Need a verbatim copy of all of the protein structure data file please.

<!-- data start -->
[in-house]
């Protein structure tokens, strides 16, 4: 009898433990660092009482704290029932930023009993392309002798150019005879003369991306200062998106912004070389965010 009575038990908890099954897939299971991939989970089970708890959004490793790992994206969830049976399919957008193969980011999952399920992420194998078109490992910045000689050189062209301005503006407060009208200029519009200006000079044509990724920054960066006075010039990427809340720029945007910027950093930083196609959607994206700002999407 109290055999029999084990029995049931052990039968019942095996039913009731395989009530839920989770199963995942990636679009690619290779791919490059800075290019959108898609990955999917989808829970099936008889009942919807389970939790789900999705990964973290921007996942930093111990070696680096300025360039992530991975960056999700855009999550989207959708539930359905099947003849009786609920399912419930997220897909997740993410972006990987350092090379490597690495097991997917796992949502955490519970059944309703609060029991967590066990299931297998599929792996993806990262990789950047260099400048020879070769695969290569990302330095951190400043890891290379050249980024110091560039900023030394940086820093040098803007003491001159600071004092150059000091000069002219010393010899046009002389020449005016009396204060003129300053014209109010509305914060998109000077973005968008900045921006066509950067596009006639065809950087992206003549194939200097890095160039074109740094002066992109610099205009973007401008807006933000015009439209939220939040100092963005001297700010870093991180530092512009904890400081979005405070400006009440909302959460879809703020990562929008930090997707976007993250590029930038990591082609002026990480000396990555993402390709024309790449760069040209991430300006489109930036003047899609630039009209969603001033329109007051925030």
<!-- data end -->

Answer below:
[in-house]
């Protein structure tokens, strides 16, 4: 009898433990660092009482704290029932930023009993392309002798150019005879003369991306200062998106912004070389965010 009575038990908890099954897939299971991939989970089970708890959004490793790992994206969830049976399919957008193969980011999952399920992420194998078109490992910045000689050189062209301005503006407060009208200029519009200006000079044509990724920054960066006075010039990427809340720029945007910027950093930083196609959607994206700002999407 109290055999029999084990029995049931052990039968019942095996039913009731395989009530839920989770199963995942990636679009690619290779791919490059800075290019959108898609990955999917989808829970099936008889009942919807389970939790789900999705990964973290921007996942930093111990070696680096300025360039992530991975960056999700855009999550989207959708539930359905099947003849009786609920399912419930997220897909997740993410972006990987350092090379490597690495097991997917796992949502955490519970059944309703609060029991967590066990299931297998599929792996993806990262990789950047260099400048020879070769695969290569990302330095951190400043890891290379050249980024110091560039900023030394940086820093040098803007003491001159600071004092150059000091000069002219010393010899046009002389020449005016009396204060003129300053014209109010509305914060998109000077973005968008900045921006066509950067596009006639065809950087992206003549194939200097890095160039074109740094002066992109610099205009973007401008807006933000015009439209939220939040100092963005001297700010870093991180530092512009904890400081979005405070400006009440909302959460879809703020990562929008930090997707976007993250590029930038990591082609002026990480000396990555993402390709024309790449760069040209991430300006489109930036003047899609630039009209969603001033329109007051925030």